The synchronous optical network, commonly known as SONET, is a standard for communicating digital information using lasers or light emitting diodes (LEDs) over optical fiber as defined by GR-253-CORE from Telcordia. It was developed to replace the Plesiochronous Digital Hierarchy (PDH) system for transporting large amounts of telephone and data traffic and to allow for interoperability between equipment from different vendors. The more recent synchronous digital hierarchy (SDH) standard developed by the International Telecommunication Union (ITU) is built on experience in the development of SONET. It is documented in standard G.707 and its extension G.708. Both SDH and SONET are widely used today; SONET in the U.S. and Canada, SDH in the rest of the world. SDH is growing in popularity and is currently the main concern with SONET now being considered as the variation.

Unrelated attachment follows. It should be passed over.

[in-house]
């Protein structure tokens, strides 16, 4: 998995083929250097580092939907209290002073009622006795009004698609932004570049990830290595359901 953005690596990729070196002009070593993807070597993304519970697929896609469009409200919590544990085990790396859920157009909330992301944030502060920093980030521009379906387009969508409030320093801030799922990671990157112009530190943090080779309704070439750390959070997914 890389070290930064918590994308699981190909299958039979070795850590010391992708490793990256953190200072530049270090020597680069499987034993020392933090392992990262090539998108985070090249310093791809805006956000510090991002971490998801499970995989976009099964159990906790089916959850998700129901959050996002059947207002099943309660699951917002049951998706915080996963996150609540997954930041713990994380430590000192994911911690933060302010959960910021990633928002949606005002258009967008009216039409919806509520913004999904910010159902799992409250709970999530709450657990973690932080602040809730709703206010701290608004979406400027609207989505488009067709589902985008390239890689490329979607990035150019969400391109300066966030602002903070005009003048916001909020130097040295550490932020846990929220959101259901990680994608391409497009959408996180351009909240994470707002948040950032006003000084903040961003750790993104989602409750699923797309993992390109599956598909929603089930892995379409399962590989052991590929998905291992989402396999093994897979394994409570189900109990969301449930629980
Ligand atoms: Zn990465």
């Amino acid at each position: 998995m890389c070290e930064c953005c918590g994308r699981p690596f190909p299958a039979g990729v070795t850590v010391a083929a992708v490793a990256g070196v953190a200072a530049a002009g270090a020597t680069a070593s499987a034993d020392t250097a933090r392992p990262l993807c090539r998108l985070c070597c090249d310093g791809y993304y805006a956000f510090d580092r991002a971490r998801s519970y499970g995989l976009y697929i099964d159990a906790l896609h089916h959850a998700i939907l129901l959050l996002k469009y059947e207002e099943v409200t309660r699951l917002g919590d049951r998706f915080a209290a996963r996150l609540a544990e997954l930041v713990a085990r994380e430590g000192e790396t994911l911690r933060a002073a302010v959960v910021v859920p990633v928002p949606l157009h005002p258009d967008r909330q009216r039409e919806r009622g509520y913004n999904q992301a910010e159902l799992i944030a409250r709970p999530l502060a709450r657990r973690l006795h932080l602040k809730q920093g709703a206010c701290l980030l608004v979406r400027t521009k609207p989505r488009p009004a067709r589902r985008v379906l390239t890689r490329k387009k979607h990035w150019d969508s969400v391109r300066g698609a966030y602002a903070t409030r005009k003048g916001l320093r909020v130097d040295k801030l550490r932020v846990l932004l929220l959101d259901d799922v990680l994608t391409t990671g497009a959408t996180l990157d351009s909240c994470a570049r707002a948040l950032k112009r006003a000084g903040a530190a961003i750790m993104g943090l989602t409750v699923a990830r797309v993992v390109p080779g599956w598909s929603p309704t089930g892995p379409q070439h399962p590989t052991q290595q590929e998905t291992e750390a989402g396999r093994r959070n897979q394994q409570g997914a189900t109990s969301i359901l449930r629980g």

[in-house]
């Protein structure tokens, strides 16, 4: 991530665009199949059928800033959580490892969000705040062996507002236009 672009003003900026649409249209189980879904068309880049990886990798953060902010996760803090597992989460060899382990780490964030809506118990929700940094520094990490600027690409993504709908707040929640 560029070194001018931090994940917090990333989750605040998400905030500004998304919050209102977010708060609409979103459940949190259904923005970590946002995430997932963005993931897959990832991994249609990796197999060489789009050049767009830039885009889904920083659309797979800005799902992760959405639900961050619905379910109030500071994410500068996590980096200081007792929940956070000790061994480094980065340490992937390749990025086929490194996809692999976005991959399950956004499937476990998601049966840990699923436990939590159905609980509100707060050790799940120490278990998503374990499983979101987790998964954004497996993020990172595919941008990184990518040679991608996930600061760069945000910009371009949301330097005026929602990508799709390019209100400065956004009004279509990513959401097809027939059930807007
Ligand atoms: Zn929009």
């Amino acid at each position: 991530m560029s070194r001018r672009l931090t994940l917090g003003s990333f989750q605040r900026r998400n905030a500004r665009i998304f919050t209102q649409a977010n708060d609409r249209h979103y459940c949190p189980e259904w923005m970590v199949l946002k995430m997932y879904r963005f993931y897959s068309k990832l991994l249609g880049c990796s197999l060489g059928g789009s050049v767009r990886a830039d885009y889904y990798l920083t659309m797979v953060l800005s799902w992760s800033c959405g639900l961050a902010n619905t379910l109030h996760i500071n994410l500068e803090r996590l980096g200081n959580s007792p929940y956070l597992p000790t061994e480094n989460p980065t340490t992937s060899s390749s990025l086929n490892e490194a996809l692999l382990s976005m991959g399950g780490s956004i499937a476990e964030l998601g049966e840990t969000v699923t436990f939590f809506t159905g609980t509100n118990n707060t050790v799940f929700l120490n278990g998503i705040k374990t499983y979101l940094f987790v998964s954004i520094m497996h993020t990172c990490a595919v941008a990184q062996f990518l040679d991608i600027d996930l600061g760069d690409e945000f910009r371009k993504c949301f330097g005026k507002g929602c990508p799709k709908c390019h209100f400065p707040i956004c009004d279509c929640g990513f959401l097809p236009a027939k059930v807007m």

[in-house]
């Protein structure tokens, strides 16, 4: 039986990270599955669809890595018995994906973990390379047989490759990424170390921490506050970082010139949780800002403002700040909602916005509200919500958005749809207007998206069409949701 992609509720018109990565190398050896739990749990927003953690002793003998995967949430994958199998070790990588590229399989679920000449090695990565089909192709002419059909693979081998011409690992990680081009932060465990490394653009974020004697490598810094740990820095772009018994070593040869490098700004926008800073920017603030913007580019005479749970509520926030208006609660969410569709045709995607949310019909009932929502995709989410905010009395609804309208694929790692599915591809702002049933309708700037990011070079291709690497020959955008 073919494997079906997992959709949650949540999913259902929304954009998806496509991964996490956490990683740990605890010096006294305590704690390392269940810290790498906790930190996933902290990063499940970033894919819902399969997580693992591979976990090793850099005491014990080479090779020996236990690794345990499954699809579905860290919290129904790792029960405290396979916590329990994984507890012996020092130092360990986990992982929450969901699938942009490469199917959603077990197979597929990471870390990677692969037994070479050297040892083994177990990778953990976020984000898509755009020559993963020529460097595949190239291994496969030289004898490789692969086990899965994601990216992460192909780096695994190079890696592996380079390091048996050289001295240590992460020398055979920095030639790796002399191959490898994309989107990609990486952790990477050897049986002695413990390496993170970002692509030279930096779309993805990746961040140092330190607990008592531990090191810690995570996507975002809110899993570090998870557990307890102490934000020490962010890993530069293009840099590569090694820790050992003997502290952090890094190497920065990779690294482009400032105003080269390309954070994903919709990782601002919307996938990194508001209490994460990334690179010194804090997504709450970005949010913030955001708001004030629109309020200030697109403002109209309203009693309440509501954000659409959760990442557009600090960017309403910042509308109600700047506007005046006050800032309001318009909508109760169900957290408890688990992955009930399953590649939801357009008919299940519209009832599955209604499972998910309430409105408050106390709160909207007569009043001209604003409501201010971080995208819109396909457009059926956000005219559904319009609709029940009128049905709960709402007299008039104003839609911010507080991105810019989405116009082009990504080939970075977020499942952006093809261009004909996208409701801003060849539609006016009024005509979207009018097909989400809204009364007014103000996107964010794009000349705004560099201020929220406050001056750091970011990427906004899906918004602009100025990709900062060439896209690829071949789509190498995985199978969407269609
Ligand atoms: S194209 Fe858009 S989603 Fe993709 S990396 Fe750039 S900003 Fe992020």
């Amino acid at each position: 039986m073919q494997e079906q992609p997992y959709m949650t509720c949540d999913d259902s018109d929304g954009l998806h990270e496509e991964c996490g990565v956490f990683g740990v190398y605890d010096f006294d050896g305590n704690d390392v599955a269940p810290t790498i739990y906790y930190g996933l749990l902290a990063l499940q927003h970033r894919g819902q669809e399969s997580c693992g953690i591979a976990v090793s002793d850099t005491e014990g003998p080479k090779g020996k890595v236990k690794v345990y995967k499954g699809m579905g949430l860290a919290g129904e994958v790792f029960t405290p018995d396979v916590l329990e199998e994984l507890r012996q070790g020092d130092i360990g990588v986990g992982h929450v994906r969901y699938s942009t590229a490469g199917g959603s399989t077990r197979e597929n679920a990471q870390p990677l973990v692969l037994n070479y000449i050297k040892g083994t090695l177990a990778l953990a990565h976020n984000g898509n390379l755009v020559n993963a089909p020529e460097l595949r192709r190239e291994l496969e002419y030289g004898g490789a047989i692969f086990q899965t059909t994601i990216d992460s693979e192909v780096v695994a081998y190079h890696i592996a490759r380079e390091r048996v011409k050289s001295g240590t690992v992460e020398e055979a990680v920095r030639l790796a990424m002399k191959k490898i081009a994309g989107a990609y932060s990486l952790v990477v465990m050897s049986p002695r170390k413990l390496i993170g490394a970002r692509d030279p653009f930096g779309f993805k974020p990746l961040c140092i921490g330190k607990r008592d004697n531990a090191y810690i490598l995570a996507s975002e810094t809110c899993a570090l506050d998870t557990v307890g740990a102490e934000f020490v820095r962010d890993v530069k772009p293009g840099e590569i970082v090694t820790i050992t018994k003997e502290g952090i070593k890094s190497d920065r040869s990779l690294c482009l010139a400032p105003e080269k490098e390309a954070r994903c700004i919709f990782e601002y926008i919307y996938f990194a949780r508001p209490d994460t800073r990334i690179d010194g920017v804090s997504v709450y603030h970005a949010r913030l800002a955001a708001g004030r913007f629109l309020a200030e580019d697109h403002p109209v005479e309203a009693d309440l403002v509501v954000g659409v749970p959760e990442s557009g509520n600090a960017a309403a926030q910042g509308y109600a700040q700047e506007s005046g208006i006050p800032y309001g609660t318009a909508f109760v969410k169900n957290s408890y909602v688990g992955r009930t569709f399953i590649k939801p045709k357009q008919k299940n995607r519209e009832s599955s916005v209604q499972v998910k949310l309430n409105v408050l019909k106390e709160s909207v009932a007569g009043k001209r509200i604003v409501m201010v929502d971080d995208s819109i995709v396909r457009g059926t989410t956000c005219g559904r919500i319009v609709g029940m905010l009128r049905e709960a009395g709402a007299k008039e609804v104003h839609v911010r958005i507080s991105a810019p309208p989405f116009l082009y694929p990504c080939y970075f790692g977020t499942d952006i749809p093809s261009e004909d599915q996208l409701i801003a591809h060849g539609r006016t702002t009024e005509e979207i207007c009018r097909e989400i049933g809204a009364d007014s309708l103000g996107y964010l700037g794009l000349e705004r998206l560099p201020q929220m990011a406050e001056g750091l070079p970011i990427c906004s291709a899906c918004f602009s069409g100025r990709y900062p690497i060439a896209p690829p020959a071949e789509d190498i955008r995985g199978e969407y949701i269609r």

SONET differs from PDH in that the exact rates that are used to transport the data are tightly synchronized across the entire network, made possible by atomic clocks. This synchronization system allows entire inter-country networks to operate synchronously, greatly reducing the amount of buffering required between each element in the network.

Both SONET and SDH can be used to encapsulate earlier digital transmission standards, such as the PDH standard, or used directly to support either ATM or so-called Packet over SONET networking. As such, it is inaccurate to think of SONET as a communications protocol in and of itself, but rather as a generic and all-purpose transport container for moving both voice and data.